[TriLUG] This date in history...
clubjuggler at gmail.com
Wed May 2 13:24:12 EDT 2007
On 5/2/07, Ian Meyer <ianmeyer at gmail.com> wrote:
> Here's food for thought:
> Part of what makes Ubuntu attractive is what it includes. The problem
> is this also meant is includes software that violates the DMCA,
> patent law, that infringes on multiple, enforced patents, and through
> its inclusion of binary-only kernel drivers, violates the GPL.
> Does Dell really want to open themselves up to this kind of legal
> Methinks someone at Dell just hasn't realized all this yet.
> ps: I stole my information from spot, whom I trust, so plz2not flame
> me asking for references for the allegations.
And, as I responded to spot's blog posting.
1. DMCA - His example here was DVD playing. While I do agree that DeCSS
was ruled to be in violation of the DMCA, there has never been a case involving
libdvdcss. As such, it is unknown whether or not it violates the
DMCA. It could
be that a judge or jury would look at it, see that it's only function
is to facilitate playback of DVDs that you already own. IANAL but
seems like fair use to me and that's how I would vote if I was on a jury.
2. Patent law - MP3 of course. This is an unresolved issue and the most
thorny of the lot, I think.
3. Do binary only kernel drivers violate the GPL? - I believe this question
is poorly phrased. I do not believe you can make a blanket statement
one way or another. It all hinges upon whether or not a driver is a "derived
work". The nvidia driver uses the same code for both it's linux and windows
driver. Can that be considered a "derived work" of the Linux kernel? Seems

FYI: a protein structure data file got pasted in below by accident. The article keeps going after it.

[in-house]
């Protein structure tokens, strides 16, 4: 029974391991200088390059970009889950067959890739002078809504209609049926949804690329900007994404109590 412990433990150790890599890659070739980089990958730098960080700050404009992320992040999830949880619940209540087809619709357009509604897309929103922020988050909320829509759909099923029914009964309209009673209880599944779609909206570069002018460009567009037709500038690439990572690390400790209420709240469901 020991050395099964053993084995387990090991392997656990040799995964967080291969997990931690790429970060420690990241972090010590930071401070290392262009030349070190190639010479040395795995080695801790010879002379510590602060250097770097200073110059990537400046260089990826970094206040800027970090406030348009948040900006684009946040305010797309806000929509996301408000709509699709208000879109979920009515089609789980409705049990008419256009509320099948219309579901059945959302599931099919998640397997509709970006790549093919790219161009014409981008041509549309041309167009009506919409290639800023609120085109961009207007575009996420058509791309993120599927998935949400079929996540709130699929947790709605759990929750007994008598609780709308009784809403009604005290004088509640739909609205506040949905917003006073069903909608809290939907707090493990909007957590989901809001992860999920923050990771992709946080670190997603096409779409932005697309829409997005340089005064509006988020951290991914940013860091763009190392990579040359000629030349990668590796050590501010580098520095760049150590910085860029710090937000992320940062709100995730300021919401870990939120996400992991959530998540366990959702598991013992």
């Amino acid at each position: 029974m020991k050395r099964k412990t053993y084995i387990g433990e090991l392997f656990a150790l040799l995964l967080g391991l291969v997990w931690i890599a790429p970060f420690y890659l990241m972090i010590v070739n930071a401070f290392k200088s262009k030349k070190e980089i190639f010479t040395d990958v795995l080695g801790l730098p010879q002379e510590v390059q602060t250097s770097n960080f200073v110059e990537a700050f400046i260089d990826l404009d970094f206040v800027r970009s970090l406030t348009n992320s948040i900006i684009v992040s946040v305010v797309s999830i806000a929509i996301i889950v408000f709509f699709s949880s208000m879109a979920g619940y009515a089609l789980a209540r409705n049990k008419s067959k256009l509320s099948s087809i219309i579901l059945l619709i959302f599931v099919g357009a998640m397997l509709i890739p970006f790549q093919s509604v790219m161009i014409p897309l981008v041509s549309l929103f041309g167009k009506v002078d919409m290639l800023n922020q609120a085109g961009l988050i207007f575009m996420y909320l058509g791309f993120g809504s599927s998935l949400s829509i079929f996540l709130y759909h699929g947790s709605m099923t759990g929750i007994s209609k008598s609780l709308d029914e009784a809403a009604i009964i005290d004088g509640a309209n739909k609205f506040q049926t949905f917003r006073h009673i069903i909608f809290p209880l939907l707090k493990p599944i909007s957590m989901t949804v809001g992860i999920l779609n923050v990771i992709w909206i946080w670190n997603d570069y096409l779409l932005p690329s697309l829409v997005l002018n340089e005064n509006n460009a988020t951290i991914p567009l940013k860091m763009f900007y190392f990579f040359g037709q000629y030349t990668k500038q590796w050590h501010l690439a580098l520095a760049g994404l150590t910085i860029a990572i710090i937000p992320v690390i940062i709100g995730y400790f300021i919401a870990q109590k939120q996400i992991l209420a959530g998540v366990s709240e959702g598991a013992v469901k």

a bit of a stretch. Let's take that one bit further. How about NDISWrapper?
It lets you use *unmodified* windows drivers as Linux drivers. Are the
windows drivers now "derived works" of the Linux kernel? If you say yes,
then I have a very nice bridge I'd like to sell you. :-)
This last point, I think, is by far the most interesting and luckily enough
it looks like our June speaker may be uniquely qualified to talk about it.
I would highly recommend reading her recently published paper about
Enforcing the GPL (available here: http://www.sapnakumar.org/EnfGPL.pdf ).
It's very eye opening. I did not realize that the GPL, which the FSF
purports to be a "pure license" was based upon an English Common Law
theory. Unfortunately for the FSF, if that is the case, then it means the
license is revocable. Their answer to that is a theory called promissory
estoppel, but that's something to do with contracts, which they say the
GPL isn't! So, whatever the GPL says, the law may say something different.
clubjuggler at gmail dot com
(fieldless) In fess two roundels in pale, a billet fesswise and an
increscent, all sable.
More information about the TriLUG